December 31, 2022

New Year's Winter Storm Threatens Blowing Snow, Severe Storms, Significant Warmth

A developing winter storm will tick almost every box on the hazards checklist to start the first week of the new year as a low-pressure system strengthens over the center of the country.

The system is over California right now, bringing plenty of much-needed rain to lower elevations and very heavy snowfall to the mountains. This low will traverse the Rockies this weekend, eventually emerging over the Plains on Monday as a fast-developing Colorado low.

We'll see widespread winter weather across northern sections of the Rockies and the Plains through Tuesday, with several feet of snow falling at the peaks and a decent, shovelable snowfall for areas like Denver, Boulder, and Cheyenne. Freezing rain and sleet are possible closer to the track of the low.

Snow and a wintry mix will continue into the Upper Midwest as the storm peaks in strength as it pushes into the Great Lakes on Tuesday.

Southerly winds pulling into the storm will drag warm, humid air deep into Canada as the low strengthens and moves through, bringing very warm temperatures to just about everyone in the eastern half of the U.S.

The calendar may say January, but the thermometer is going to scream April. Tuesday's highs will climb into the 70s as far north as West Virginia, with 60s reaching western New York—still buried under many feet of snow from last week's blizzards.

A few inches of rain could fall through early next week with this system. The rapid warmup and arrival of heavy rain could lead to flooding in areas where the ground is frozen or there's still significant snowpack from last week's storm and lake-effect bonanza.

Farther south, the system's cold front plowing into that warm and humid airmass will trigger a round of severe thunderstorms across the Deep South on Monday.

The greatest threat appears centered on the Arklatex region, with the threat stretching out to include Little Rock and Shreveport. These areas could see the threat for "potentially significant damaging gusts and a couple of strong tornadoes," the Storm Prediction Center said on Saturday.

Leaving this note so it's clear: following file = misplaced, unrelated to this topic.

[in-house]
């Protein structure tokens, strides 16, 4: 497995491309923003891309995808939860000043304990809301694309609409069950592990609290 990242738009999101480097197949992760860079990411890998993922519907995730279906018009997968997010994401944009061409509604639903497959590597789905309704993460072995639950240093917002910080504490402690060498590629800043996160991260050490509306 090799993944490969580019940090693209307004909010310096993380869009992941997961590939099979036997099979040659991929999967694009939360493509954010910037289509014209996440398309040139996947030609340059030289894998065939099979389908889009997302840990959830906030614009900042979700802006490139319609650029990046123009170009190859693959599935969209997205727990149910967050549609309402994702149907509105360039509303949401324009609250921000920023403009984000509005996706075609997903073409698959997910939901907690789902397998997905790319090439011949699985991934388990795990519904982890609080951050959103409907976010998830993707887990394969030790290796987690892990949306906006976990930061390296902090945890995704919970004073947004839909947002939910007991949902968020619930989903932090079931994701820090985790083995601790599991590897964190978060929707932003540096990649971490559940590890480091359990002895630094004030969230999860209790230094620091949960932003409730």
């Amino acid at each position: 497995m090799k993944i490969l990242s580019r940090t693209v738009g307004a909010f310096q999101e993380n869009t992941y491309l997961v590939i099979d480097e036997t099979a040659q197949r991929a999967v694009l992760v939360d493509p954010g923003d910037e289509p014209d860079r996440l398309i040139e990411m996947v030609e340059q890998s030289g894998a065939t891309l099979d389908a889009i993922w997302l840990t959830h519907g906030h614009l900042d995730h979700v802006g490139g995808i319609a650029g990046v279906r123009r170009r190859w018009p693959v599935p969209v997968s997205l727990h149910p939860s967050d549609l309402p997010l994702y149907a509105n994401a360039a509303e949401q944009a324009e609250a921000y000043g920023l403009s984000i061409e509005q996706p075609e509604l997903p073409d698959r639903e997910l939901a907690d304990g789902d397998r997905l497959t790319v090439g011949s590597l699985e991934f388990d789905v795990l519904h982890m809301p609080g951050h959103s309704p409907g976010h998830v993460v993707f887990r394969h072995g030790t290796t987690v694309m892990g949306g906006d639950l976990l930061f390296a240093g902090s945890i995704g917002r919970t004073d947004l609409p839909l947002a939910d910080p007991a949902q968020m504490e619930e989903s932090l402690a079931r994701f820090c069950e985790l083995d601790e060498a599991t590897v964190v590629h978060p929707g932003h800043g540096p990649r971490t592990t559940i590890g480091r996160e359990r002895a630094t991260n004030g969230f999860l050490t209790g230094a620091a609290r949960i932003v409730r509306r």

Colder air will move in for a couple of days behind the system, but it's not going to last too long or get too cold. In fact, winter's deepest chill seems like it wants to chill out on the northern Plains for the next couple of weeks, sparing the rest of us with milder conditions through the first half of the month. (And even there it'll be warmer than normal.)

The Climate Prediction Center's latest outlook through January 13th tells the tale—decent odds of warmer-than-normal temperatures for almost everyone. Ahh, winter.

[Top Map: NOAA/WPC]

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December 21, 2022

What You Need To Know About This Dangerous Pre-Christmas Cold Snap & Snowstorm

It's pouring out of the northern Plains like an avalanche.

The temperature in Wheatland, Wyoming, on Wednesday dropped from 45°F at 9:50 a.m. local time to just 6°F by 10:30 a.m., falling further to -6°F by 12:50 p.m.

This week's remarkable crush of Arctic air will pick up speed as it hurtles toward the eastern two-thirds of the United States over the next couple of days.

Our cold front will race down the Plains through Thursday, the slug of frigid air curving eastward as a low-pressure system develops over the Midwest.